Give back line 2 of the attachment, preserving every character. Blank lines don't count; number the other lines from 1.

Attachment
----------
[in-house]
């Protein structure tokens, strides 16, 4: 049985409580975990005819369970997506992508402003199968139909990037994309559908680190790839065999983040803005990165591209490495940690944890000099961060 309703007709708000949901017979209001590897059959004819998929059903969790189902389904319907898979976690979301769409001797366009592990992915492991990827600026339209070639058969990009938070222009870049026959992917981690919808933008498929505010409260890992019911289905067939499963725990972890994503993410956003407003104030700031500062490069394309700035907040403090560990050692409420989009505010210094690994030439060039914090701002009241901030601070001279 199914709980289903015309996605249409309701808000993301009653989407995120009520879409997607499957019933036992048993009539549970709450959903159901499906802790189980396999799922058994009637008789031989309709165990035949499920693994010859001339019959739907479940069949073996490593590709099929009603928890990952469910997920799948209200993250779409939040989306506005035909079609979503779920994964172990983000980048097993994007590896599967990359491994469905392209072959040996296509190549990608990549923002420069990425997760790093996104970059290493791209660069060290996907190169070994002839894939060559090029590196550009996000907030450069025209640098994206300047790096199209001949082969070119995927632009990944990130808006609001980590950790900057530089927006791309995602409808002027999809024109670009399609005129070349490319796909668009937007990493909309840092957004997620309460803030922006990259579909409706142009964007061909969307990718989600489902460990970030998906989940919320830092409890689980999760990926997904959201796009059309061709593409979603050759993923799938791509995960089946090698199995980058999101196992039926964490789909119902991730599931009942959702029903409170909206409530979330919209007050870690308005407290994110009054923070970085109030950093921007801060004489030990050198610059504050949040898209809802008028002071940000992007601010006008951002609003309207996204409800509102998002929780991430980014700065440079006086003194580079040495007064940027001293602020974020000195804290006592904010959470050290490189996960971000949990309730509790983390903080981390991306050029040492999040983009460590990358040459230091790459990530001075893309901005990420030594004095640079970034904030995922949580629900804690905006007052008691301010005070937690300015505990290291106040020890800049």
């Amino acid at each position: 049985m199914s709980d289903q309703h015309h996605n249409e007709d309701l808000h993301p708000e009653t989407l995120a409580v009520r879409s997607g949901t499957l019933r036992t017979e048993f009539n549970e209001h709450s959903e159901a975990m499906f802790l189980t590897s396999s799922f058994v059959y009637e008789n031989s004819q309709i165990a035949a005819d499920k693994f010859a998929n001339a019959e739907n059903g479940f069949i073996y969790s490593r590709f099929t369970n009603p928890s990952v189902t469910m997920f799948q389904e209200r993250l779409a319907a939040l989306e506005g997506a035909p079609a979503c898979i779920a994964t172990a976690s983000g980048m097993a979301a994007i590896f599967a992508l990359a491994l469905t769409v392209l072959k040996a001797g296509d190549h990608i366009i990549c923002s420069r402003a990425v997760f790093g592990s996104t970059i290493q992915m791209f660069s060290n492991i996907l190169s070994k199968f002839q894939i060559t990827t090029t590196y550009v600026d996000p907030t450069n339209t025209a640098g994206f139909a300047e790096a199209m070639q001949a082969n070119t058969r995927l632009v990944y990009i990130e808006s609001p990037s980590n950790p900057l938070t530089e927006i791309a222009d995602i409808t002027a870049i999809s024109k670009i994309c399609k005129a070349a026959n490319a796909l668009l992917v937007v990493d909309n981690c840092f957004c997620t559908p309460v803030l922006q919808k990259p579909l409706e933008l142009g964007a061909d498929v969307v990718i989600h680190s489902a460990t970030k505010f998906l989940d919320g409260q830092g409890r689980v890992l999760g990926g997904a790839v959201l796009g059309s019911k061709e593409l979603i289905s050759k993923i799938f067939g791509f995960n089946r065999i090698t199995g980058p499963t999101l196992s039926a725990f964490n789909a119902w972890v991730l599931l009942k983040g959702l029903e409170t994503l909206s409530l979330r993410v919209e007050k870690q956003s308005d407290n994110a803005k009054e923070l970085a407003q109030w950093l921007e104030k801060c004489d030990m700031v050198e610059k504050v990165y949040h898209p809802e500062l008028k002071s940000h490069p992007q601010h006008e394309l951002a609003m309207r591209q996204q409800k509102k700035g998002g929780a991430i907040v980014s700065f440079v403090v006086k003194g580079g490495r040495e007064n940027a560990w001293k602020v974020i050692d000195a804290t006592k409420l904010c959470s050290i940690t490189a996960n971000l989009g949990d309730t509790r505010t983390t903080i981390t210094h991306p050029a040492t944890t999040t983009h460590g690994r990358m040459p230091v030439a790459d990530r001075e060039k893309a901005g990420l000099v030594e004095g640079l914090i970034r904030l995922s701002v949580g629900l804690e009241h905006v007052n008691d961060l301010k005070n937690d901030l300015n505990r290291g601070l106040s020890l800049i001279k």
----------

């Protein structure tokens, strides 16, 4: 049985409580975990005819369970997506992508402003199968139909990037994309559908680190790839065999983040803005990165591209490495940690944890000099961060 309703007709708000949901017979209001590897059959004819998929059903969790189902389904319907898979976690979301769409001797366009592990992915492991990827600026339209070639058969990009938070222009870049026959992917981690919808933008498929505010409260890992019911289905067939499963725990972890994503993410956003407003104030700031500062490069394309700035907040403090560990050692409420989009505010210094690994030439060039914090701002009241901030601070001279 199914709980289903015309996605249409309701808000993301009653989407995120009520879409997607499957019933036992048993009539549970709450959903159901499906802790189980396999799922058994009637008789031989309709165990035949499920693994010859001339019959739907479940069949073996490593590709099929009603928890990952469910997920799948209200993250779409939040989306506005035909079609979503779920994964172990983000980048097993994007590896599967990359491994469905392209072959040996296509190549990608990549923002420069990425997760790093996104970059290493791209660069060290996907190169070994002839894939060559090029590196550009996000907030450069025209640098994206300047790096199209001949082969070119995927632009990944990130808006609001980590950790900057530089927006791309995602409808002027999809024109670009399609005129070349490319796909668009937007990493909309840092957004997620309460803030922006990259579909409706142009964007061909969307990718989600489902460990970030998906989940919320830092409890689980999760990926997904959201796009059309061709593409979603050759993923799938791509995960089946090698199995980058999101196992039926964490789909119902991730599931009942959702029903409170909206409530979330919209007050870690308005407290994110009054923070970085109030950093921007801060004489030990050198610059504050949040898209809802008028002071940000992007601010006008951002609003309207996204409800509102998002929780991430980014700065440079006086003194580079040495007064940027001293602020974020000195804290006592904010959470050290490189996960971000949990309730509790983390903080981390991306050029040492999040983009460590990358040459230091790459990530001075893309901005990420030594004095640079970034904030995922949580629900804690905006007052008691301010005070937690300015505990290291106040020890800049």